Feline leukaemia virus infection: A clinical and epidemiological enigma

September 09, 2020

Feline leukaemia virus (FeLV) is a gammaretrovirus that occurs worldwide in domestic cats, as well as small wild cats. It is associated with various serious, and sometimes fatal, diseases including anaemia, immunosuppression and certain cancers. First described over 55 years ago, FeLV has been the subject of intense research interest, which has led to increasingly robust diagnostic assays and efficacious vaccines. While the prevalence of this infection in domestic cats has reduced in many geographic regions, the disease is still something of an enigma and can spread quickly, particularly within naïve 'multi-cat' populations such as shelters and breeding catteries, as well as within pet homes with multiple cats. An important goal in order to reduce the prevalence further is understanding the FeLV status of every cat at risk of infection.

A state-of-the-art Premier Review published in the Journal of Feline Medicine and Surgery this month aims to contribute diagnostic expertise to veterinarians in practice by reviewing recent insights into infection pathogenesis, gained using molecular techniques.1 Writing for an international audience of veterinary practitioners and feline researchers, Professors Regina Hofmann-Lehmann, of the University of Zurich, Switzerland, and Katrin Hartmann, of LMU Munich, Germany, explain that not only are there several different outcomes of FeLV infection, but that these can vary over time. Newly classified as 'progressive', 'regressive', 'focal' and 'abortive' infection, the authors describe how it can be helpful to think of these outcomes in terms of a set of balance scales, with the cat's immune response on one side and the virus on the other.

From an epidemiological point of view, it is the progressively infected cat that is most significant. In these infections, the virus has the upper hand - these cats shed high numbers of FeLV particles and pose an infection risk to other cats. Regardless of their health status, progressively infected cats need to be kept apart from FeLV-naïve companions. From a clinical point of view, progressively infected cats are a priority too: they are at high risk of succumbing to potentially fatal disease; though, if well cared for, many can continue to live a healthy and happy life, sometimes for years.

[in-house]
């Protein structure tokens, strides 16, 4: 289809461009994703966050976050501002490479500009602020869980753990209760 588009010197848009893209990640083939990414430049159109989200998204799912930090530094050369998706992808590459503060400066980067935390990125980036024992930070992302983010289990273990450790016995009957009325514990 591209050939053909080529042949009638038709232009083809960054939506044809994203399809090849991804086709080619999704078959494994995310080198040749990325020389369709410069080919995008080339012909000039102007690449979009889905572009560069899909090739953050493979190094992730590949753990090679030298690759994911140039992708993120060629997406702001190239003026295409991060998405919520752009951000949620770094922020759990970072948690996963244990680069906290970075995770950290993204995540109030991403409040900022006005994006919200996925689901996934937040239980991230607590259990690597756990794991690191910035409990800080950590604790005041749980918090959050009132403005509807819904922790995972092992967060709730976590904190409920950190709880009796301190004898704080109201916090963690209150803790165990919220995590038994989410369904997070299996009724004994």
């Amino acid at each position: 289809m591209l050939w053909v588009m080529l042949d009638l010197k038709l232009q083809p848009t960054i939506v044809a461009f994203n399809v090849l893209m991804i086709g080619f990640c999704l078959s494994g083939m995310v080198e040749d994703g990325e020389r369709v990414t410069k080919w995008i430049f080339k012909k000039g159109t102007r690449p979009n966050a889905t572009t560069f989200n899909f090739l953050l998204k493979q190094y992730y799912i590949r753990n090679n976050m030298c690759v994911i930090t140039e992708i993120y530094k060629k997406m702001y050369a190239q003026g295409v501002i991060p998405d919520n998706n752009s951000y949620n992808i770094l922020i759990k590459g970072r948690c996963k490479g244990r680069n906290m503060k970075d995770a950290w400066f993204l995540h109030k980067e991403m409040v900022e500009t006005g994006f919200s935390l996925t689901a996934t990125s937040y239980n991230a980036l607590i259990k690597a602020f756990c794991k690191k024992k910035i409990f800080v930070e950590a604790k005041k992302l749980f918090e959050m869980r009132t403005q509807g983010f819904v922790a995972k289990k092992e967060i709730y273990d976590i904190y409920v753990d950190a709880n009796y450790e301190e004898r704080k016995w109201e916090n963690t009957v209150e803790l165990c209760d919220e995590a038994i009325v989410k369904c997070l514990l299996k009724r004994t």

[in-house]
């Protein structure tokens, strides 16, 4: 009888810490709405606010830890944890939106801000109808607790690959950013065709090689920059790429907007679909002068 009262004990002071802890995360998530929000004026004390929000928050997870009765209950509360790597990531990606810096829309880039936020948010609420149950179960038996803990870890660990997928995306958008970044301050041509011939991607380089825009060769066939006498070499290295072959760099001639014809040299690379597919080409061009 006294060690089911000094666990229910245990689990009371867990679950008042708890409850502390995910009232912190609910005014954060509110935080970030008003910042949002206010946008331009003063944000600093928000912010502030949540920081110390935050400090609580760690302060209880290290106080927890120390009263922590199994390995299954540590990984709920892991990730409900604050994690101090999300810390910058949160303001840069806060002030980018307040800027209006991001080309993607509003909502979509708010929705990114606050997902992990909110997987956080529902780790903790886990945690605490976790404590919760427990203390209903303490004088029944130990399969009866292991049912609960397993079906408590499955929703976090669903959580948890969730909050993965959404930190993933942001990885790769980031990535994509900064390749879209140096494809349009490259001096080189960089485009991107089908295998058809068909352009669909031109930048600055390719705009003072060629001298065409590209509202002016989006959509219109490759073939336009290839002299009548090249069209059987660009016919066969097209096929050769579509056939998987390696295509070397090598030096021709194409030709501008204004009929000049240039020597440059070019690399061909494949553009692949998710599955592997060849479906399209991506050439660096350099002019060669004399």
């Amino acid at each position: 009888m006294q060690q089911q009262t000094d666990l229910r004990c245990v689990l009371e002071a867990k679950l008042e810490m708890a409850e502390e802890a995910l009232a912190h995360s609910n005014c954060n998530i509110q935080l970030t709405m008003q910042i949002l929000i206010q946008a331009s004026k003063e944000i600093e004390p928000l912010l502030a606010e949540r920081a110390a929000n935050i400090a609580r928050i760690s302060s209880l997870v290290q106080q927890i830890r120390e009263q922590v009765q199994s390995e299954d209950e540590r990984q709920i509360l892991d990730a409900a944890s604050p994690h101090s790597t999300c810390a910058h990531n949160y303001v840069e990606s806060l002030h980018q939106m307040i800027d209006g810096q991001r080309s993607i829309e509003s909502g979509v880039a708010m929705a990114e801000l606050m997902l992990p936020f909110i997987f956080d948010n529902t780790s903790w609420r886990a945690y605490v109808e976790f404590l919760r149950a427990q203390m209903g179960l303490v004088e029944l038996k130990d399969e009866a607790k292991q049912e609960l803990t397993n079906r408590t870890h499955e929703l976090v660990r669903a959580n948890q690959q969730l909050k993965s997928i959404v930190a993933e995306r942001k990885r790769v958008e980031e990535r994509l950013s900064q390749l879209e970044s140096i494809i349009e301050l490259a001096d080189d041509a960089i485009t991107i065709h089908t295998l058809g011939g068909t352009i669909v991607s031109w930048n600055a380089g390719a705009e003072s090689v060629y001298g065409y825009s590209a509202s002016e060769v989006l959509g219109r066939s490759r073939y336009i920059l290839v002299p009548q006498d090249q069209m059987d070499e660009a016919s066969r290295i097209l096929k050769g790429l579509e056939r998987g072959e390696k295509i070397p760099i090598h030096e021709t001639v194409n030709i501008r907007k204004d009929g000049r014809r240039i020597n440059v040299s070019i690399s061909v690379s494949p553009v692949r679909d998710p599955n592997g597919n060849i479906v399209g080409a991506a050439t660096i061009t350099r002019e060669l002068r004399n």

Of the other possible outcomes, abortive infection is the most favourable for the cat - these cats have strong anti-FeLV immunity. Regressively infected cats will have developed a partially effective antiviral immune response that can keep the virus in check; however, they probably never clear the infection completely, and can shed virus, and thus pose an infection risk, in the early phase of infection or if reactivation occurs. In focal infection, which is comparatively rare, the cat's immune system keeps viral replication sequestered in certain tissues.

When it comes to FeLV testing, seemingly perplexing or 'discordant' test results are not uncommon, particularly in the early phase of infection, and can pose considerable challenges for the practitioner needing to establish the FeLV status and implement appropriate therapeutic and epidemiological measures. The authors discuss the most frequently used methods for FeLV detection, including free FeLV p27 antigen testing, viral RNA testing and FeLV provirus testing, focusing on when to test and how to interpret a positive or a negative result. The detection of anti-FeLV antibodies, including a point-of-care test for FeLV p15E introduced recently onto the European market, is also discussed. A diagnostic algorithm produced by the European Advisory Board on Cat Diseases (ABCD) that provides guidance on which test to choose in which scenario is incorporated within the review article.